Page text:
How can Creative Managers Win-Over Procrastination?

Procrastination, the mother of all, ‘When is the deadline? [A week] Oh, no worries we still have 6 days left.” Or as Merriam-Webster puts it:  to put off [voluntarily] intentionally the doing of something that should be done. According to Joseph Ferrari, Professor at DePaul University, the cost of procrastination for businesses in 2012 were $10,396 per employee. Info-graphic by Agil8 states that there are a number of factors working away behind the scenes in your subconscious, driving you towards procrastinating:

Rebelliousness – The assertion of one’s free will against an imposed task, refusing to be told what to do.

Timing – How long before the task is rewarded/punished.

Impulsiveness – When something more fun pops up, you can’t help but be distracted by it. [This can’t be true because our work in fun, right?]

Neurotic-ism – How unpleasant the task seems in itself.

Aversiveness – Worrying about a task or its outcome can delay working on it.

Furthermore, info-graphic reports what you can do to be counterproductive and stop procrastinating: Continue reading “How can Creative Managers Win-Over Procrastination?”

How to Lock a Potential Client at a Convention

First you’re going to identify possible influencers and/or decision makers from your top ten prospects. During the break-out sessions and refreshment breaks between each presentation, You will have the chance to network with your prospects and to set a meeting with them for demonstration of your product/service.

Before going to the meeting you need to have a set of goals written on a single sheet of paper. Your goals need to be clear and precise:

  • To network with influencers and decision makers
  • To set a meeting at their office
  • To demonstrate a personalized application of your product/service

Initiating in to networking, You must have these tools for sales all the time. A portfolio, pen, calculator and most important a business card. You will start with an opening line most preferably “Have you heard the speaker before? What do you know about him?” Then ‘introduced myself under 30-seconds’, your response will be “I am a title [your position at the company] at your company name.” At that time you will have the chance for ‘get to know you’ questions, like “Where do you work and what do you do?” this will help you to determine are they, influencers or the decision makers. After identifying them as the targets you’re going to handout them a business card and will say the following:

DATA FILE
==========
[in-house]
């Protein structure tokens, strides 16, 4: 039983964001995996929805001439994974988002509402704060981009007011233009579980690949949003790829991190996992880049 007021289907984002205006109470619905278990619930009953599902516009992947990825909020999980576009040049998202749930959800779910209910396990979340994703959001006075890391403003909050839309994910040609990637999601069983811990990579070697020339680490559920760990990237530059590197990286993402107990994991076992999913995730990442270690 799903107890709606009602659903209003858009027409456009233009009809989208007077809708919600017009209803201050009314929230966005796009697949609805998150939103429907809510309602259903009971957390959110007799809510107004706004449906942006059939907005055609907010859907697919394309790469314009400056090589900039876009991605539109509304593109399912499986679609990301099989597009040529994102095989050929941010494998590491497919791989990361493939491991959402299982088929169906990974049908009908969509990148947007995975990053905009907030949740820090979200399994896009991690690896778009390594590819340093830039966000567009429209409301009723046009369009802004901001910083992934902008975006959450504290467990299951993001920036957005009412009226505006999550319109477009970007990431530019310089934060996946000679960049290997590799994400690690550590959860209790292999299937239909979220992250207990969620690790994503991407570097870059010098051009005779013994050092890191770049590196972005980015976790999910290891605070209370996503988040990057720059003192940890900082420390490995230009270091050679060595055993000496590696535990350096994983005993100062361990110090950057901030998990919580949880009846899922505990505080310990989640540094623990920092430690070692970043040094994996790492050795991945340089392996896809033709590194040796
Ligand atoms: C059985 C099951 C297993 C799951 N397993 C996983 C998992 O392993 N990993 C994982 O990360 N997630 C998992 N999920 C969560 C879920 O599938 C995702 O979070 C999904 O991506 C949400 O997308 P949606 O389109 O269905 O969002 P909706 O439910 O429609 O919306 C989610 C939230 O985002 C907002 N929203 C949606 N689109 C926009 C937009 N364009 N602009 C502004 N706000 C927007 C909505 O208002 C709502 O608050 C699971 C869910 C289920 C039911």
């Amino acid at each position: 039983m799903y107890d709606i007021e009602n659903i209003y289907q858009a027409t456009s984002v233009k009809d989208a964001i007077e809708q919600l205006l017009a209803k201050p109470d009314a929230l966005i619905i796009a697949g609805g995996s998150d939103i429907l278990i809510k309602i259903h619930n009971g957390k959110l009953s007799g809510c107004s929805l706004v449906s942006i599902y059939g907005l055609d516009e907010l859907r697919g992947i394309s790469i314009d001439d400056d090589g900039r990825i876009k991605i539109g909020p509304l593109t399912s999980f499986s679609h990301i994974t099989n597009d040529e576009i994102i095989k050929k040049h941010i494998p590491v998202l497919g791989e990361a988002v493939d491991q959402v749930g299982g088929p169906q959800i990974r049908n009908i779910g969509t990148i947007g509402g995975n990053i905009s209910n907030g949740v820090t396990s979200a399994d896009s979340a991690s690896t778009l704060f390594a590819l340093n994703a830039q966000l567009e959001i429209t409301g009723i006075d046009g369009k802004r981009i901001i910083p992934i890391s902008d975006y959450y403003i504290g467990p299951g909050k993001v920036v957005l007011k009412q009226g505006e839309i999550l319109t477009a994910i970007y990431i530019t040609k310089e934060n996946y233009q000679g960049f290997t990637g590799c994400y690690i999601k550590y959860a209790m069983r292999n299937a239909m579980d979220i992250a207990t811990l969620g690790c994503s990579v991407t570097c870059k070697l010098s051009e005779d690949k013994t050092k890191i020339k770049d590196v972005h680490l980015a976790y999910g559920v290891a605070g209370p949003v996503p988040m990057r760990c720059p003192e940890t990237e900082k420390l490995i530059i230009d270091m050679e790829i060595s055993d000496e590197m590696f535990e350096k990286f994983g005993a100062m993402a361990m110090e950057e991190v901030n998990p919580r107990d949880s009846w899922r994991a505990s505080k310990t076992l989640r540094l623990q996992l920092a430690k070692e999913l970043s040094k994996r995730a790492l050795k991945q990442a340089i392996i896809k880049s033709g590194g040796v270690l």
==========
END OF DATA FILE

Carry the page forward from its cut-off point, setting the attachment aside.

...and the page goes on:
Mr. [Last Name], [your Full Name]. You can call me [your First Name], Can I call you [First name.]”

Example: Mr. John Doe, Sheikh Ali Mansoor. You can call me Ali, can I call you John?

State your tie down questions and setup a meeting date; and move to the next target with an exit strategy.

During your conversation with the targets, you need to observe the three basic components:

Think, in which you would have done the beforehand-research about them and talk about their organization.

Speak, about the benefits of your product/service and how it will help their organization.

Lastly Listen, where you will ask them open-ended questions, that will help you to find some common goals.

Keep in notice: you must remember to keep a smile on your face and look into the eyes [culturally appropriate in Western societies] as a respect. Also you will avoid generalities, avoid clichés and avoid grand promises. And most important to have enough business cards so that you don’t run out of them.